• Who will install the system?
  • Who will monitor the system?
  • How many utility installations have been completed?
  • Does installation require the string to be removed from service?
  • How easy or complicated is the software?
  • How and where will the data be interrogated and stored?
  • What communications protocols are available?
  • What is the total installed cost?
This rack-mounted monitor also can be mounted with side rails or flat against a wall.

The United Illuminating Co. (UI) has monitors from several manufacturers in use and has tried a variety of installation options. Rack mounting of the monitor is generally preferred; however, this is not always possible because of physical restrictions. Another option is wall mounting, either flat against the wall or on a mini-rack.

What’s Next?

At this time, UI has 13 monitoring systems installed, resulting in the monitoring of 22 strings. The initial intent is to complete installations at all BES stations by the end of 2013. After the BES stations are installed, other non-BES bulk stations will be prioritized for installations.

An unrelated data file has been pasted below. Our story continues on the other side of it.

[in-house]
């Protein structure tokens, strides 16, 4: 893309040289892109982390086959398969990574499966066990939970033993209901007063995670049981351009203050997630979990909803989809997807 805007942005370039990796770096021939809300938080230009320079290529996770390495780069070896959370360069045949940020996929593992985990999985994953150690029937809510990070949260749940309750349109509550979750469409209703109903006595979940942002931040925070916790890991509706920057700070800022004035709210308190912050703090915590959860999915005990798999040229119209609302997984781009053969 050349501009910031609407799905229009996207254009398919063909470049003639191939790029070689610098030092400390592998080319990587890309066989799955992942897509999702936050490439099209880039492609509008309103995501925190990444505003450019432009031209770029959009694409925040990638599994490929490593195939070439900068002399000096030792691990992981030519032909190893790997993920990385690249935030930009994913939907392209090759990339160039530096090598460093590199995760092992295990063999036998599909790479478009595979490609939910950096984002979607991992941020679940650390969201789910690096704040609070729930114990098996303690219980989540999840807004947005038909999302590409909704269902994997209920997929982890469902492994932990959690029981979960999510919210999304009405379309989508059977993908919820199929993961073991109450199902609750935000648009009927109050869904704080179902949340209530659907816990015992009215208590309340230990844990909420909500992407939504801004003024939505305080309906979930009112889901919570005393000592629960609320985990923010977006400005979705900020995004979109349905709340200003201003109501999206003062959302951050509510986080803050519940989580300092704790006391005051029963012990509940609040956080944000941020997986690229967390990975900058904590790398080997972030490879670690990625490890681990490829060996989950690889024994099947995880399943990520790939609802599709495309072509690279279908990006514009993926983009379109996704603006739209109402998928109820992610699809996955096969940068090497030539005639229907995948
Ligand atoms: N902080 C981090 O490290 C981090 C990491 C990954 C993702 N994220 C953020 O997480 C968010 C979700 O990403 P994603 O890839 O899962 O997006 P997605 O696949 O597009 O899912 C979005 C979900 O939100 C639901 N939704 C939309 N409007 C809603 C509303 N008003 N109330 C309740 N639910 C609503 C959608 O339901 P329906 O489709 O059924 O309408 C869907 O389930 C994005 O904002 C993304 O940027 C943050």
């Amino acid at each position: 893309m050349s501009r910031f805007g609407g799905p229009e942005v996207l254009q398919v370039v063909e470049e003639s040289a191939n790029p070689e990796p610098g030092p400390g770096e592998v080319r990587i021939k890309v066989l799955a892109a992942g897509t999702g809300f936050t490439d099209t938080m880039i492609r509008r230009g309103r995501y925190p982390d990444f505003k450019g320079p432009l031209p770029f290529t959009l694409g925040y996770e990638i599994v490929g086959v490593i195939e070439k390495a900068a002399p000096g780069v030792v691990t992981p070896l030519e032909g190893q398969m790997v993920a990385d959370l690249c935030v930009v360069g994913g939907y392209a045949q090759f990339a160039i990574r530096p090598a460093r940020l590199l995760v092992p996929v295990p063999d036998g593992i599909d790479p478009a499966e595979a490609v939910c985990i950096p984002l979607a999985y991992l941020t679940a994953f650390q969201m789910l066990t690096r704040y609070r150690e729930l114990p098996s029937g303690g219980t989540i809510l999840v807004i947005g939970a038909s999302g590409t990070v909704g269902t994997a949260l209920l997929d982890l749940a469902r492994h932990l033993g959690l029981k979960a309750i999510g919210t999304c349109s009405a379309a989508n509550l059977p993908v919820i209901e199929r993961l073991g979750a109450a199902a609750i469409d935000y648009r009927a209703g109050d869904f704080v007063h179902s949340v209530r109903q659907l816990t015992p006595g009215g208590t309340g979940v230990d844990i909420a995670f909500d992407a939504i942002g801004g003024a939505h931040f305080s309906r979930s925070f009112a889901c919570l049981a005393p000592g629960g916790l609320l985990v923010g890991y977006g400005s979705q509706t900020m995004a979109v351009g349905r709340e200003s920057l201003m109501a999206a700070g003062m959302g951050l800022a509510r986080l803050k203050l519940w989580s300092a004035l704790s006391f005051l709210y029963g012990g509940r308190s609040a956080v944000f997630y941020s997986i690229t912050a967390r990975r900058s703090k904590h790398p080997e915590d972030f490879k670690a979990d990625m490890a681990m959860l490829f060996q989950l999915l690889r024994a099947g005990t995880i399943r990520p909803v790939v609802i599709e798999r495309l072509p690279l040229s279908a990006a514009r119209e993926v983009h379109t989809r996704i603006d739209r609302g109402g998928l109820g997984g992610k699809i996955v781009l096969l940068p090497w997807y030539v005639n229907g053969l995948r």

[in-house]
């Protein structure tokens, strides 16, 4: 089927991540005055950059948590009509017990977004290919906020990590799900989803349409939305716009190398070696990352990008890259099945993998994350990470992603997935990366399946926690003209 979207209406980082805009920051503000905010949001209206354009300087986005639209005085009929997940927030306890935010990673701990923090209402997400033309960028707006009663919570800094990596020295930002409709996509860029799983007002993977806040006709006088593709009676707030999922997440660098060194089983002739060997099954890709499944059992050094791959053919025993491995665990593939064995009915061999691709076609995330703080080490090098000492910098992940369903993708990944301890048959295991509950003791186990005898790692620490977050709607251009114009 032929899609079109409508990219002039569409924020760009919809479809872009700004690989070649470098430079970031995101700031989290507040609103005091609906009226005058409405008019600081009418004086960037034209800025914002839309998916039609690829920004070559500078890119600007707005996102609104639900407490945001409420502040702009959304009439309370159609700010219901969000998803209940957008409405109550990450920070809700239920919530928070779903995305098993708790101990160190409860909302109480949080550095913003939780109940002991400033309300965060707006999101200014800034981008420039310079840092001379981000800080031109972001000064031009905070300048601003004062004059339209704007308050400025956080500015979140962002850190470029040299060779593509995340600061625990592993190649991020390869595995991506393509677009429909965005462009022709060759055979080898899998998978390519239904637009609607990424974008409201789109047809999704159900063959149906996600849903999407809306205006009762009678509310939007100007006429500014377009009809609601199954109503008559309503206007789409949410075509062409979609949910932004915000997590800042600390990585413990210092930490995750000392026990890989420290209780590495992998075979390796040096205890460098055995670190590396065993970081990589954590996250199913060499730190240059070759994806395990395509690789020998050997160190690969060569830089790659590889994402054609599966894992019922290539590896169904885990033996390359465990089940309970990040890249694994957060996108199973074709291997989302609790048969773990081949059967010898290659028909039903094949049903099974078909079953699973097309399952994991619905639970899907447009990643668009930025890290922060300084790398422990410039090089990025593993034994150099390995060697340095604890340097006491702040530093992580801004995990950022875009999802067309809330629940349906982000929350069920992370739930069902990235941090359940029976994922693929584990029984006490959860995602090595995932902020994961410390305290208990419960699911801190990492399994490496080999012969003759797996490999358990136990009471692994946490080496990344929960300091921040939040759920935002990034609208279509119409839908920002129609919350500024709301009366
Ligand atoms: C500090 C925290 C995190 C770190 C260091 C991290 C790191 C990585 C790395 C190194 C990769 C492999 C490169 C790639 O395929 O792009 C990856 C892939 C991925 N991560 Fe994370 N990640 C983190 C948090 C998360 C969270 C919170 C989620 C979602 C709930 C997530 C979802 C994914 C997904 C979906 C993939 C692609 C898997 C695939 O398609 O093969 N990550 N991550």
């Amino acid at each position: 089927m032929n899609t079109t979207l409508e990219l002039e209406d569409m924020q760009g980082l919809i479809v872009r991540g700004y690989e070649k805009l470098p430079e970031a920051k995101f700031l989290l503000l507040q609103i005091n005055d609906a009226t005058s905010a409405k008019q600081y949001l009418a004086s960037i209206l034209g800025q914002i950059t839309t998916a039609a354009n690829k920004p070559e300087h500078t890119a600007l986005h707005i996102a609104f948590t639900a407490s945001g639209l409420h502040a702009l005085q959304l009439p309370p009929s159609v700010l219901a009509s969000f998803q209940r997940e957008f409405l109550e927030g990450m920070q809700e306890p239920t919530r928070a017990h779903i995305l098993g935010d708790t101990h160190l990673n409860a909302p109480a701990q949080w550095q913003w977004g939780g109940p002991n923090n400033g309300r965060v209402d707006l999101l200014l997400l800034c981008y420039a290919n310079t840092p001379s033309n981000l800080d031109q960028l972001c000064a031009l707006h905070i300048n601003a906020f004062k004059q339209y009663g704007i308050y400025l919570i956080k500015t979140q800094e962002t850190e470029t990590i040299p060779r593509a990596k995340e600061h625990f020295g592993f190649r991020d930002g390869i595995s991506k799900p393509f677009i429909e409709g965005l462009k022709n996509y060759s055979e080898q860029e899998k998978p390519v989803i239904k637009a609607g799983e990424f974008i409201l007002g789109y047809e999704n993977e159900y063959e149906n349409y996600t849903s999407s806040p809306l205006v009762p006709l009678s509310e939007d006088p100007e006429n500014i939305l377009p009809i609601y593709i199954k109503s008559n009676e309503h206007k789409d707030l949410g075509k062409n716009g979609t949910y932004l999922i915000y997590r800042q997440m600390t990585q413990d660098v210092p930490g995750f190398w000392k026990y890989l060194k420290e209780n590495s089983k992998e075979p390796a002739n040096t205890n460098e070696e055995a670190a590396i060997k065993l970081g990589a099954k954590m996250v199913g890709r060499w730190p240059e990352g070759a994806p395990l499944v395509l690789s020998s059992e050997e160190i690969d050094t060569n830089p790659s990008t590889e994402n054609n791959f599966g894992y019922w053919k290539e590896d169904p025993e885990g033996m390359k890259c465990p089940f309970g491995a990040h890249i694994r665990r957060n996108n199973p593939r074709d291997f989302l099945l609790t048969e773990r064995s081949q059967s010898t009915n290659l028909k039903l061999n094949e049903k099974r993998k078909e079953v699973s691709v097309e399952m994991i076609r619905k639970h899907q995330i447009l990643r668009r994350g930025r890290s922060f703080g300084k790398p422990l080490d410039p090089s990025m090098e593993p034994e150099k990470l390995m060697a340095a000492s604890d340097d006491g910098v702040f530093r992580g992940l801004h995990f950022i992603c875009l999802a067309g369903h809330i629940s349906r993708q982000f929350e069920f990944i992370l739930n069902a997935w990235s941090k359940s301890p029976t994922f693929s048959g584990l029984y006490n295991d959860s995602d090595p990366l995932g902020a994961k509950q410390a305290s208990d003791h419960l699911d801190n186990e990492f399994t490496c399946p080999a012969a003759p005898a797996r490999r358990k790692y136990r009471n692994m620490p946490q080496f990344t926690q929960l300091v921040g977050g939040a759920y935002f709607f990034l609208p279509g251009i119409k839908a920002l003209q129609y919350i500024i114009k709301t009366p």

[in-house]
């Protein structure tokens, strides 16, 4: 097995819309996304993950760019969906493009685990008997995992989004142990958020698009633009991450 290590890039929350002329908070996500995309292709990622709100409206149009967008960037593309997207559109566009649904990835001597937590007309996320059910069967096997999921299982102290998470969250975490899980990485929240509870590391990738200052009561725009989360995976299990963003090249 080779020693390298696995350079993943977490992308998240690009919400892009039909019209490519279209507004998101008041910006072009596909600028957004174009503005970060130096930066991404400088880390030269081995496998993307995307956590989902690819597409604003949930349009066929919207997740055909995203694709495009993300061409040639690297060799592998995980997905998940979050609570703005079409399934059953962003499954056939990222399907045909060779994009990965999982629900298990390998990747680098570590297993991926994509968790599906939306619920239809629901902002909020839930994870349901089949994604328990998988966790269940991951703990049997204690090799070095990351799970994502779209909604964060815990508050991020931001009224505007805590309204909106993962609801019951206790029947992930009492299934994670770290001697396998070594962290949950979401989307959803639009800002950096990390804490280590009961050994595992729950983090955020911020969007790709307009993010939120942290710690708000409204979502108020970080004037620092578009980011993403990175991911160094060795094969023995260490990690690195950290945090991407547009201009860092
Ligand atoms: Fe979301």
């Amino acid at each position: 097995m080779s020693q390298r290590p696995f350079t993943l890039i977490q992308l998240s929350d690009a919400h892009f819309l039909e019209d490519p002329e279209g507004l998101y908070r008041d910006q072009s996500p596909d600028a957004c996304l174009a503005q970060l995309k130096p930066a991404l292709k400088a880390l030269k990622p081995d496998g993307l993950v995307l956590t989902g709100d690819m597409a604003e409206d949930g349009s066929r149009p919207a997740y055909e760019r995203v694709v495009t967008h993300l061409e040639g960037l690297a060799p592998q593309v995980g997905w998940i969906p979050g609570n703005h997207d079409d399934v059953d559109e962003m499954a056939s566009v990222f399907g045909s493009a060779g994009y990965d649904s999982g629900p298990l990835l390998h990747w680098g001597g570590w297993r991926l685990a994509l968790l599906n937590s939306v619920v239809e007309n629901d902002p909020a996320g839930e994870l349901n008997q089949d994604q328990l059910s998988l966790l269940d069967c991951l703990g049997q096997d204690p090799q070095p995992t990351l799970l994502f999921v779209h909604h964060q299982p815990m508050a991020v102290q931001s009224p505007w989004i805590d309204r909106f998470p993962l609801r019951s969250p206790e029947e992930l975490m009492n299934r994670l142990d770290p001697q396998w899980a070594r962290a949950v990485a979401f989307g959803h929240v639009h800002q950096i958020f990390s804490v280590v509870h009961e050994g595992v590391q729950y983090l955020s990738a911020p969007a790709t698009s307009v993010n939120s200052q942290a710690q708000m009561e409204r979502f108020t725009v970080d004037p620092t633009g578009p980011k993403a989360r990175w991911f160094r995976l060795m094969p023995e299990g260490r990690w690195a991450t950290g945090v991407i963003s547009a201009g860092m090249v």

In concert with the installations, UI is exploring the means to interrogate the systems regularly, store the data, and set up alarming, monitoring and notifications to fully meet the NERC requirements of a monitored system.


Battery monitoring is a viable solution for NERC compliance as an aid to reduce manpower requirements and to ensure these critical assets are properly assessed and operating in a safe and reliable manner. Many options exist for end users to create a system that best suits their specific requirements. Resources are available for this decision-making process, including utility users, manufacturer information, and standards for design, installation and implementation.

Anthony J. Picagli ([email protected]) is a principal electric system maintenance engineer at The United Illuminating Co., focusing on circuit breakers of all classes, gas-insulated substations and standby battery systems. He is active on several Doble Engineering client committees, chairman of the Doble Circuit Breaker Timing and Motion Committee, and vice chair of the Circuit Breaker Committee. He is a 35-year member of IEEE and a member of the IEEE Standards Association. He holds both a BSEE degree and a MBA degree from The University of New Haven and is a registered professional engineer in Connecticut.

Companies mentioned:

North American Electric Reliability Corp.|

United Illuminating Co.|